All the teams begin to furiously plan. Chefs with children (Timothy and Kevin) have a clear advantage. Amanda reveals a bit of her crazy (which has thus far been dormant) by ruthlessly cutting Tanesha's gnocchi idea down (to be fair, she was probably right), and using wild hand gestures to demonstrate how she'll braise chicken thighs in sherry, and the kids will LOVE it. Stephen and Jacqueline stare at her dubiously, but don't put up too much of a fight. Kelly takes charge of her group, to the chagrin of Tiffany and Arnold. Though she's right on target about fat and calories, her domineering attitude quite justifiably rubs her teammates the wrong way.

Not surprisingly, the shopping experience is difficult for the chefs. They're taking off every little item they can in an effort to meet the budget. It's nice to see a few of the chefs acknowledge what public schools and parents have to go through every day.

Prep time basically consists of Kelly announcing shrilly that the pork carnitas tacos are HER IDEA. Kevin's team gets the prize for working together the best. Kenny expresses concern about all of the dishes working well together. Though he's my favorite, if there is anything to be learned over the seasons, it's that you should speak up when you're genuinely worried about your team's dishes. Be assertive without being Kelly, in other words.

At the school, the chefs panic about kitchen space, and Angelo's special air gun (required to produce peanut butter mousse) falters. Kelly continues to broadcast her ownership of the carnitas dish. Tom actually prefers for the chefs to realize that they're responsible for one dish each, but I think even he would've been irritated with Kelly's shenanigans.

Tom, Padma, Gail, and Sam Cass enter the cafeteria with a horde of middle schoolers. They admire the "picnic" lunch provided by Alex, Andrea, Kevin, and Tim, particularly Kevin's "whipped cream" yogurt. Angelo's team is missing a critical component, vegetables. Kelly, Arnold, Lynne, and Tiffany are wildly popular, due to Kelly's "solid" taco and Arnold's colorful salad. Amanda's chicken thigh in sherry jus looks hideous. Just hideous. Jacqueline's strawberry banana pudding is overwhelmingly sweet.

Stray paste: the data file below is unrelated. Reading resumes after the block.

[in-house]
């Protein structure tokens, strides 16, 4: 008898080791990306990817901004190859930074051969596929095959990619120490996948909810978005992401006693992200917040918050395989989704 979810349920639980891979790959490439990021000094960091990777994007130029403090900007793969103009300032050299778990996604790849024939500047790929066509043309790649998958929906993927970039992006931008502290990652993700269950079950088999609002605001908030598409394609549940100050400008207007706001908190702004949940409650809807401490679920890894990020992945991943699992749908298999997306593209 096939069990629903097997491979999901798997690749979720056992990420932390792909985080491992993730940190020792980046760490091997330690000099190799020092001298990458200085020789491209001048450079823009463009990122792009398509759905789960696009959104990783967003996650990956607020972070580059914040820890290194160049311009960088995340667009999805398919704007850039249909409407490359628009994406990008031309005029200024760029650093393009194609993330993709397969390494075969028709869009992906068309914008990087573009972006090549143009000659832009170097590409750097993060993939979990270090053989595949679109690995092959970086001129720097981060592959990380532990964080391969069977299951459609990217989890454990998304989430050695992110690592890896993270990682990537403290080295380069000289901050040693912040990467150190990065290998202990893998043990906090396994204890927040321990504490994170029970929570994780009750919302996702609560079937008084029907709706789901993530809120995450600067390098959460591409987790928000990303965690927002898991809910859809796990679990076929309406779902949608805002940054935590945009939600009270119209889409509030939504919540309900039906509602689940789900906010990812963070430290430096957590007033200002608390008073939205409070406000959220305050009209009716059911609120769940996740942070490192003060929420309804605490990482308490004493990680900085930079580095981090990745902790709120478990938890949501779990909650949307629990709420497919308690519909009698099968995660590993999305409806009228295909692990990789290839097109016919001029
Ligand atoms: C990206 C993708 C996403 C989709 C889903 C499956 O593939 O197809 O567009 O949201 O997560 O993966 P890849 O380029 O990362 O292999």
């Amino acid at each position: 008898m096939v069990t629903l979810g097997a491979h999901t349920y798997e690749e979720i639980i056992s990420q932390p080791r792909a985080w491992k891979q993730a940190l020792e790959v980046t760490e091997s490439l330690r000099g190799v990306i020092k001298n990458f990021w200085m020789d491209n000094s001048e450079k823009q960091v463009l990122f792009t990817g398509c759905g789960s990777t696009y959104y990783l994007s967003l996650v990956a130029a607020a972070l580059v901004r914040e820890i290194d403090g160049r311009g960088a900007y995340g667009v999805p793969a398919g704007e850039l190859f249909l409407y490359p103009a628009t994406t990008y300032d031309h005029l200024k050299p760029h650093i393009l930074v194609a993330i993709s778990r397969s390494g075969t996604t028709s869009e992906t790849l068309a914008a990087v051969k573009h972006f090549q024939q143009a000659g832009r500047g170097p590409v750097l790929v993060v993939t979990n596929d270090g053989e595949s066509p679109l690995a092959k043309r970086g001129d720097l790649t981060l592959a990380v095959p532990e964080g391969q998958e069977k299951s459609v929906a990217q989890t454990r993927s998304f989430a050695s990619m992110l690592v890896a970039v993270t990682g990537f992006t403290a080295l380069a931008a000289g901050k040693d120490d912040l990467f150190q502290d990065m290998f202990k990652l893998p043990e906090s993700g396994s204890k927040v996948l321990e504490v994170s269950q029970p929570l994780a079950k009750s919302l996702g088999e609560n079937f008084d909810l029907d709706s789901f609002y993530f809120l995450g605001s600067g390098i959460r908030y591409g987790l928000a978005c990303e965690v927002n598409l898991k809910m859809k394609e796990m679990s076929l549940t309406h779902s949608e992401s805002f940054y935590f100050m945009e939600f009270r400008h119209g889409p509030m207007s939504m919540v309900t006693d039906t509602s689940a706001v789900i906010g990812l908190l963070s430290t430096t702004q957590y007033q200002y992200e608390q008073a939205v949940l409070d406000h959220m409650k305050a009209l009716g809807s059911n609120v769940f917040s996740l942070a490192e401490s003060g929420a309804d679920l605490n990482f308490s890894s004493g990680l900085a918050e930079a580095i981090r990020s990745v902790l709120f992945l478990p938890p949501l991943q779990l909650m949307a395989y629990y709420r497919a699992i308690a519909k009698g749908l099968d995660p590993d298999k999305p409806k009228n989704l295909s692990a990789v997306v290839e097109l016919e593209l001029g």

At judges' table, Angelo and Amanda's teams are deemed the worst. Angelo was clearly unfazed, staring at the ceiling while the other chefs offered their excuses and feigning ignorance when Tom asked about sabotage. Sam chastised Amanda for thinking the budget was large enough to include the sherry purchase. Kenny was called out for incorrectly identifying a tomato as a vegetable and then for not being assertive about the menu. Amanda found herself in a shouting match with Ed and Kenny about serving sherry to the underaged.

After Tom confessed his suspicion that some "gamesmanship" was involved in Angelo's paltry effort, the judges set about choosing a winner. There was a clear favorite in Kelly's carnitas. Apparently tooting your own horn incessantly occasionally pays off. When it came time to eliminate a contestant, the judges couldn't get past the fact that even though the disgusting yellow blob of sherry-soaked chicken thigh was avoided by the preteens like the plague, Jacqueline used TWO POUNDS of sugar in her pudding. An unforgivable sin, as it turns out. It's just as well-I hate to sound prejudiced, but as I've mentioned before, home cooks and caterers really do not have the best track record on Top Chef. They just can't hang with the restaurant chefs, who are more accustomed to the quick pace and are more likely to be spontaneous.

I am migrating to Team Kevin. He's the chef in a restaurant right down the road from my beloved SIL in New Jersey!

Perhaps I'll have episodes 3 and 4 done by the end of the week. You probably shouldn't hold your breath :)

No comments: